Low-FODMAP Meringues with raspberry or passion fruit

We have a phrase at Our House For Tea, ‘is that Low-FODMAP or is it you?’ It’s shorthand for ‘Can you not eat this because it is high in FODMAPs or because it is another of your intolerances?’ Eggs and cows milk fall into the ‘me’ category but seeing as three-quarters of the household can eat eggs and half can eat cows milk, it would be churlish of me to deprive them of meringuey treats. Most people with IBS can tolerate 60g of whipped cream. Meringues are terrifically quick to prep but the cooking time is a little longer. I would plead with you to try making your own but if you really can’t be faffed, simply use the cream filling on shop-bought meringues.

These little meringues have a cream filling, flavoured with either Passion Fruit or Raspberry Syrup. If you are in the mood to impress your guests, make half of the meringues passion fruit flavoured and half raspberry flavoured. For accuracy's sake, I have given the cream measure in grams as opposed to ml.

You will need an electric hand whisk or stand mixer with whisk attachment fitted. When you lift the whisk out of the whisked egg white, and it holds its shape in peaks, you have reached the stiff peak stage. When the cream holds its shape briefly before flopping over, you have reached the soft peak stage.

Serves 4 – makes 8 meringue sandwiches

Prep –  15 minutes + 1 hour baking. 

 

1 medium egg, separated.

1.5 x caster sugar to the weight of egg whites

(My egg white weighed 34g so I used 51g of caster sugar)

120g whipping cream (do not use double cream)

 

For passion fruit flavour

1 tsp. Passion fruit syrup

1 flesh of 1 Passion Fruit

For raspberry flavour

1 tsp. Raspberry syrup

2 tsp. freeze-dried raspberry pieces

 

Preheat a non-fan oven to 120°C - you will need to watch the oven temperature like a hawk. Line a baking sheet with non-stick baking paper.

Ensure your bowl is dry and entirely free-from all traces of grease. Whisk the egg whites until they form stiff peaks. Add the sugar one tablespoon at a time, whisking well inbetween to make sure all the sugar is combined. Stop when the meringue is looking thick, peaky and glossy.

Spoon the meringue onto the baking sheet in 16 well spaced, dessertspoon sized, peaky dollops or pipe into 16 smarter rosettes. Either way, the meringues should be between 4.5cm – 5cm in diameter. Bake in the middle of the oven for 1 hour.

The meringues will be ready when they lift away from the paper. Remove from the oven and allow to cool for half an hour on the baking sheet.

Whip the cream until it reaches the soft peak stage, add the syrup and briefly whisk again, taking care not to over-whip and split the cream.

Sandwich the meringues together with a very heaped teaspoon of cream. Scatter the cream with either passion fruit pulp or the raspberry pieces.

 

Aromatic Spiced Prawns - low-FODMAP, gluten-free and quick!

Aromatic Spiced Prawns - low-FODMAP, gluten-free and quick!

Aromatic Spiced Prawns and noodles, low-FODMAP

Two things I have found whilst on my Low-FODMAP, gluten-free adventures – a ridiculously restrictive diet means a lot of time spent cooking everything from scratch: between childcare and work, we don’t seem to have a lot of time. It’s an impossible equation.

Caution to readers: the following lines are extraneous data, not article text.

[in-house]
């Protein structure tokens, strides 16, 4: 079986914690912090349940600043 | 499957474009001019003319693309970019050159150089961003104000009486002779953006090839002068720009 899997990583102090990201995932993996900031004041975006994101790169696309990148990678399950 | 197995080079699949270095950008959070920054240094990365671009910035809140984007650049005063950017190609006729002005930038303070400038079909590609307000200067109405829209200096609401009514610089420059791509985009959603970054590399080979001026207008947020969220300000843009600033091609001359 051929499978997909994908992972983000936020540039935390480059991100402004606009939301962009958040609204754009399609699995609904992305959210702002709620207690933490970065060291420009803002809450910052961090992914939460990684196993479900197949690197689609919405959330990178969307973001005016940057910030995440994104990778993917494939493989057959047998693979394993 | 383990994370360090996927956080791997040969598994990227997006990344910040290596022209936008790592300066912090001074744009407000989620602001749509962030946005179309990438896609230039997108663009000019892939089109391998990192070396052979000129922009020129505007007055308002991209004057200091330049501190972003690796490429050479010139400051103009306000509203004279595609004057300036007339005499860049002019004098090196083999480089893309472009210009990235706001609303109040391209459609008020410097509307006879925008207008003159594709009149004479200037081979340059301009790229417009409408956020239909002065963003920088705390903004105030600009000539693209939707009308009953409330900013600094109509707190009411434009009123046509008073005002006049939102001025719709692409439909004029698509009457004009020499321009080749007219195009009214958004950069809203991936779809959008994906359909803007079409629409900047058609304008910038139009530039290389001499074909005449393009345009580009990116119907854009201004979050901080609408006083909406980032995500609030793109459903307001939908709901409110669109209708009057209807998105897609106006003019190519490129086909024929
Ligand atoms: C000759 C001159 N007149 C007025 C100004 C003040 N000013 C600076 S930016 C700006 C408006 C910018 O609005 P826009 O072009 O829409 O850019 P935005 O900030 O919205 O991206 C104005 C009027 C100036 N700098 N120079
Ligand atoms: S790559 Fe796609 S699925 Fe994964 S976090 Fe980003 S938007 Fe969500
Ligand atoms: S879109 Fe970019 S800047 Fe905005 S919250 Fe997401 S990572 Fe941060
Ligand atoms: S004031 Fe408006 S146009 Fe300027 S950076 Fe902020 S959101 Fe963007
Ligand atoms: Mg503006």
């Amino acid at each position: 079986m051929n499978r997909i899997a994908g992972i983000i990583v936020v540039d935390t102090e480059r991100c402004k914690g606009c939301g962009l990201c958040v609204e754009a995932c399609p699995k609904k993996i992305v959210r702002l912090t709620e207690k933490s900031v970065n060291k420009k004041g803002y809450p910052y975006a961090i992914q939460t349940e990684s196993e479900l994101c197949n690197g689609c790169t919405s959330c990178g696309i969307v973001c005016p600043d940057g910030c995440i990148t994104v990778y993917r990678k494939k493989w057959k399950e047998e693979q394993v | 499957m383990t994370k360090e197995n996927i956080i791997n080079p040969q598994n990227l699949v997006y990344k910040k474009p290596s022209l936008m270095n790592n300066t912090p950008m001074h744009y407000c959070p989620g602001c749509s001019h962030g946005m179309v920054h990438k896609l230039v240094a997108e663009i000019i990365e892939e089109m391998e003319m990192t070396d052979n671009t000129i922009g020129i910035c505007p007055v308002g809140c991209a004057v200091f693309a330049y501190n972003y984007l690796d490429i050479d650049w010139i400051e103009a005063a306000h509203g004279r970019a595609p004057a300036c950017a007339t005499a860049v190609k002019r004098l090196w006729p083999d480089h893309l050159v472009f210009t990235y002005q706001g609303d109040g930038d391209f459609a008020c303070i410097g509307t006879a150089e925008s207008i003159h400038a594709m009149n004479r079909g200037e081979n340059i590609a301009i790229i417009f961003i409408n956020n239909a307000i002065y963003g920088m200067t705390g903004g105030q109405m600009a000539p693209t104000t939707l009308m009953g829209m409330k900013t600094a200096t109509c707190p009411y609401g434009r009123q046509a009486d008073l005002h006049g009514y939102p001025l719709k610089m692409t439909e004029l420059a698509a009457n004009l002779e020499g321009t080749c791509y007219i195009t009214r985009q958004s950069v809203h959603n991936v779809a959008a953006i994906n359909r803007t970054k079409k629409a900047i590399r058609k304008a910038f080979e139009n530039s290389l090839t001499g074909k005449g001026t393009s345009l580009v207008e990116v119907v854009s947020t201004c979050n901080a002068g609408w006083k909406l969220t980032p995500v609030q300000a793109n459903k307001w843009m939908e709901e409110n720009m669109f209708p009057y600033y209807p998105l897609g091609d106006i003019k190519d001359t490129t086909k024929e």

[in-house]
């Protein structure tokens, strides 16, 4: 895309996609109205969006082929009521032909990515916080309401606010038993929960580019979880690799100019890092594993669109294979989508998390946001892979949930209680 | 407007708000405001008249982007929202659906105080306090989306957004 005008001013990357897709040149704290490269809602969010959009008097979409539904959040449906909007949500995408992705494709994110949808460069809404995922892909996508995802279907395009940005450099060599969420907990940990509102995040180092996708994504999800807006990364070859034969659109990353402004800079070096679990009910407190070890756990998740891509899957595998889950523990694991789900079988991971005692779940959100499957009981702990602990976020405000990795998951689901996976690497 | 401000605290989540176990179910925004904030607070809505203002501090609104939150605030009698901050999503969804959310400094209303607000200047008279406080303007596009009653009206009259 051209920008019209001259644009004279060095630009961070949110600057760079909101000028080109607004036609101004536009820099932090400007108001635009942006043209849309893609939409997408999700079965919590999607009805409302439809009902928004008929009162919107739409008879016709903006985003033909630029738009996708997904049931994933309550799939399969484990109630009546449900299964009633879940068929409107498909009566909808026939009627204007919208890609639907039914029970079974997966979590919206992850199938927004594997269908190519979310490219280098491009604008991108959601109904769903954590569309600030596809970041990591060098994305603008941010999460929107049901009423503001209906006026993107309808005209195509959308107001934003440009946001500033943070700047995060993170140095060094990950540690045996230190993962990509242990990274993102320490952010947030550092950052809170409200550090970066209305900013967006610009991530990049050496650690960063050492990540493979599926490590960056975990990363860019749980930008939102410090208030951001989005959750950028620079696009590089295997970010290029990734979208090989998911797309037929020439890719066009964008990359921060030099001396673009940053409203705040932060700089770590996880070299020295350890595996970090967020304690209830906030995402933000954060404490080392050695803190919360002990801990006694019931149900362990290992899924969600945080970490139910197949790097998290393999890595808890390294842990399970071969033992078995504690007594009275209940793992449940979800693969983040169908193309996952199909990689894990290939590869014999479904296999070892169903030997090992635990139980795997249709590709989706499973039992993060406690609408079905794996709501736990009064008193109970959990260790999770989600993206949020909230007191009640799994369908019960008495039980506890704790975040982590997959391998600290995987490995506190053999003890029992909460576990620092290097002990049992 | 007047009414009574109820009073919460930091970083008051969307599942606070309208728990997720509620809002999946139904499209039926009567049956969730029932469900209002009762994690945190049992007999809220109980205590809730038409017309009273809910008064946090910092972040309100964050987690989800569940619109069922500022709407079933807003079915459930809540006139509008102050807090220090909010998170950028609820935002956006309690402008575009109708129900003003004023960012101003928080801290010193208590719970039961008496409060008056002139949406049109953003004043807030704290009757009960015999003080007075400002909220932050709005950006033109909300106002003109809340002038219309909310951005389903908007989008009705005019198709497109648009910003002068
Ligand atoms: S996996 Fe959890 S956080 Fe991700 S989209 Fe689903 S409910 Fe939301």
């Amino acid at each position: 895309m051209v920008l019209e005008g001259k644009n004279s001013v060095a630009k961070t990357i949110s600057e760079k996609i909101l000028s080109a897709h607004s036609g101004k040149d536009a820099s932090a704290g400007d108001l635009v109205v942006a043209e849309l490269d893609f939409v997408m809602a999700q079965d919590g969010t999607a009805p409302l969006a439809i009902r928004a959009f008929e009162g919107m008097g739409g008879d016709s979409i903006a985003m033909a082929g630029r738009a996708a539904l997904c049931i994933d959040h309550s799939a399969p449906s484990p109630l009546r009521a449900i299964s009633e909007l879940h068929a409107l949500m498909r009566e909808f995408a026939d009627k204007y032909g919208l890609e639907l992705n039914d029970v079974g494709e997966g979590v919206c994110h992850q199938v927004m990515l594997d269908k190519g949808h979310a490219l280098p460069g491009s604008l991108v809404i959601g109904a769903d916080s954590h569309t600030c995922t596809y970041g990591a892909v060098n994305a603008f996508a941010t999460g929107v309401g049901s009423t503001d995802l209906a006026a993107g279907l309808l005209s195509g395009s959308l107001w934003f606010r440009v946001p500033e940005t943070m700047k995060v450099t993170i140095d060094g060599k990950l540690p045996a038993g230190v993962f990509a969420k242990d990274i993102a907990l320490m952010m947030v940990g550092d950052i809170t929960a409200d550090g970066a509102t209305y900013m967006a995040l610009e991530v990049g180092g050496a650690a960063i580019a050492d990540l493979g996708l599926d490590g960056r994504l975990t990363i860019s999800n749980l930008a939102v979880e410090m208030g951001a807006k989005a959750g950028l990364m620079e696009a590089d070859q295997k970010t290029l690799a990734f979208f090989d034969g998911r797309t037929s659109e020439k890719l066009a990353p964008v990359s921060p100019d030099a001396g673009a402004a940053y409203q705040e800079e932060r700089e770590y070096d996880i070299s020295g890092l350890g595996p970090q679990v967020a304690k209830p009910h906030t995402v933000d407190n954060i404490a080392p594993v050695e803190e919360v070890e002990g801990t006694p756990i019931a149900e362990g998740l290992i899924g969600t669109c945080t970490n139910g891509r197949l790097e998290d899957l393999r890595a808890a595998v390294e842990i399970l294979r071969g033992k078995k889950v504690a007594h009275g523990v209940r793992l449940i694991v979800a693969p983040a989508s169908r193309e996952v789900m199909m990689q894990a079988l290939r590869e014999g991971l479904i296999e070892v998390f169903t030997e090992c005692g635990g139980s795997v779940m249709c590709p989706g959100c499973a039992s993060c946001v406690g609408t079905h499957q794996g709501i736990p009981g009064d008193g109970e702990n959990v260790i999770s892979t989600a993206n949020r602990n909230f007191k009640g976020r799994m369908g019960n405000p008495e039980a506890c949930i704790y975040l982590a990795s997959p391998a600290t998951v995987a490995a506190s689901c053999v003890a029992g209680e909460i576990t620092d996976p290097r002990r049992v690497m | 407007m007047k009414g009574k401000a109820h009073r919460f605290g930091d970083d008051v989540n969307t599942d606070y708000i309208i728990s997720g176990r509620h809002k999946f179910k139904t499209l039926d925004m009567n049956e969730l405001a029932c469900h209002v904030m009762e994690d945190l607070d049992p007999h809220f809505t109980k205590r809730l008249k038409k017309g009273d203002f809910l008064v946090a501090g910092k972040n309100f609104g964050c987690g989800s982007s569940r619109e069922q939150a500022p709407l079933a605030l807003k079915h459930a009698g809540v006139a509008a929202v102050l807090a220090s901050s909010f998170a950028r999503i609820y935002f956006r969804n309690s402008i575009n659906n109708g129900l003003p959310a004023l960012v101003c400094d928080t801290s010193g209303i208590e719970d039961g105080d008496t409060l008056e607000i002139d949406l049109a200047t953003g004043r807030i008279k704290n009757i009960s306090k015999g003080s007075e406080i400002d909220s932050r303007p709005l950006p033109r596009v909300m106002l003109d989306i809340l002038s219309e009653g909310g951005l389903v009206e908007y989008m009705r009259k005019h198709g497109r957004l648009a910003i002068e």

I do find it frustrating when ‘quick and easy’ recipes include stir-fries and then list an overwhelming number of vegetables that need chopping: chopping carrots into matchstick-sized pieces can take an eternity. Bagged, ready-chopped stir-fry mixes often contain a few brown ends on the vegetables or have a curiously dried-out-yet-soggy texture. The exception to the ready-prepped veg rule seems to be ready-spiralised courgette, also know as ‘zoodles’ (zucchini noodles) or ‘courgetti’. I don’t have the space to store a spiraliser but if you do, then please use your own! In my book, Our House For Tea, I would put this under the ‘Making An Effort’ chapter – not because of the time spent in preparation but because you need to remember to buy the courgette noodles!

I’m always grateful to find a shortcut – the shortcut for this recipe comes via Aromatic Spiced Oil, next time maybe you could try garlic oil? If you can't buy a ready made oil, I'll give you the recipe for that too at the end. If you would like a more carb-heavy meal, serve over some rice-noodles that cook in minutes.

 

Serves 2 as a light meal

Prep – 10 minutes

2 tbsp. Aromatic Spiced Oil

300g courgette noodles

150g cooked large peeled prawns

Pinch of salt

Bring a pan of water to the boil with the salt. Drop the courgette ‘noodles’ into the boiling water for 2 minutes. Drain through a sieve and leave in the sieve to drain further while you heat the prawns

Shake the oil bottle well before measuring out the oil and any spices that come out, into a wide frying pan. Heat over a high heat then tip in the prawns. Cook for one minute on each side. Whilst the prawns are heating through, arrange the courgette noodles into piles on two warmed plates. Tip the hot prawns onto the courgette piles and drizzle over the pan juices over the top.

 

Aromatic Spiced Oil

1.5 tbsp. olive oil

1/2 tsp. coriander seeds

1 tsp. dried herbs de Provence (savory, marjoram, thyme, oregano, rosemary mix)